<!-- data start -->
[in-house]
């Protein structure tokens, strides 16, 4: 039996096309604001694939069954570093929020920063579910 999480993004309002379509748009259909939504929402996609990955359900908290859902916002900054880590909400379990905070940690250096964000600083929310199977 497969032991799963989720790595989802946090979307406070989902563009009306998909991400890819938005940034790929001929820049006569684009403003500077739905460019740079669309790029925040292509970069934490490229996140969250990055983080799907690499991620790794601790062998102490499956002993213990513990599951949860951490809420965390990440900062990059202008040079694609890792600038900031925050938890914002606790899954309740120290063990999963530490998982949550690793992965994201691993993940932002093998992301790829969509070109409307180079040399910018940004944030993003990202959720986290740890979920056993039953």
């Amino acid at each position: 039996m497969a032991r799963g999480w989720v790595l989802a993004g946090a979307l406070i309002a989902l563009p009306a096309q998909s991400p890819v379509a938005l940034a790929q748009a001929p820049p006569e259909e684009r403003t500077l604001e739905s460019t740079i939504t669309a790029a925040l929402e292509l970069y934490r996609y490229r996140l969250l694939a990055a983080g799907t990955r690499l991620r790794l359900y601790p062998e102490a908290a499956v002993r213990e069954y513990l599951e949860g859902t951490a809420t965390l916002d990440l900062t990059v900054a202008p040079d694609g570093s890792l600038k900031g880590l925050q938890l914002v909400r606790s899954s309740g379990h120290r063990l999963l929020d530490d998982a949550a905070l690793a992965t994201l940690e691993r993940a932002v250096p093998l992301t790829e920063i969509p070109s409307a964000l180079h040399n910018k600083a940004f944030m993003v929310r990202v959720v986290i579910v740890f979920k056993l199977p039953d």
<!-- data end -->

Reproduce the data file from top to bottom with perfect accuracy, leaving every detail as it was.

[in-house]
């Protein structure tokens, strides 16, 4: 039996096309604001694939069954570093929020920063579910 999480993004309002379509748009259909939504929402996609990955359900908290859902916002900054880590909400379990905070940690250096964000600083929310199977 497969032991799963989720790595989802946090979307406070989902563009009306998909991400890819938005940034790929001929820049006569684009403003500077739905460019740079669309790029925040292509970069934490490229996140969250990055983080799907690499991620790794601790062998102490499956002993213990513990599951949860951490809420965390990440900062990059202008040079694609890792600038900031925050938890914002606790899954309740120290063990999963530490998982949550690793992965994201691993993940932002093998992301790829969509070109409307180079040399910018940004944030993003990202959720986290740890979920056993039953």
């Amino acid at each position: 039996m497969a032991r799963g999480w989720v790595l989802a993004g946090a979307l406070i309002a989902l563009p009306a096309q998909s991400p890819v379509a938005l940034a790929q748009a001929p820049p006569e259909e684009r403003t500077l604001e739905s460019t740079i939504t669309a790029a925040l929402e292509l970069y934490r996609y490229r996140l969250l694939a990055a983080g799907t990955r690499l991620r790794l359900y601790p062998e102490a908290a499956v002993r213990e069954y513990l599951e949860g859902t951490a809420t965390l916002d990440l900062t990059v900054a202008p040079d694609g570093s890792l600038k900031g880590l925050q938890l914002v909400r606790s899954s309740g379990h120290r063990l999963l929020d530490d998982a949550a905070l690793a992965t994201l940690e691993r993940a932002v250096p093998l992301t790829e920063i969509p070109s409307a964000l180079h040399n910018k600083a940004f944030m993003v929310r990202v959720v986290i579910v740890f979920k056993l199977p039953d």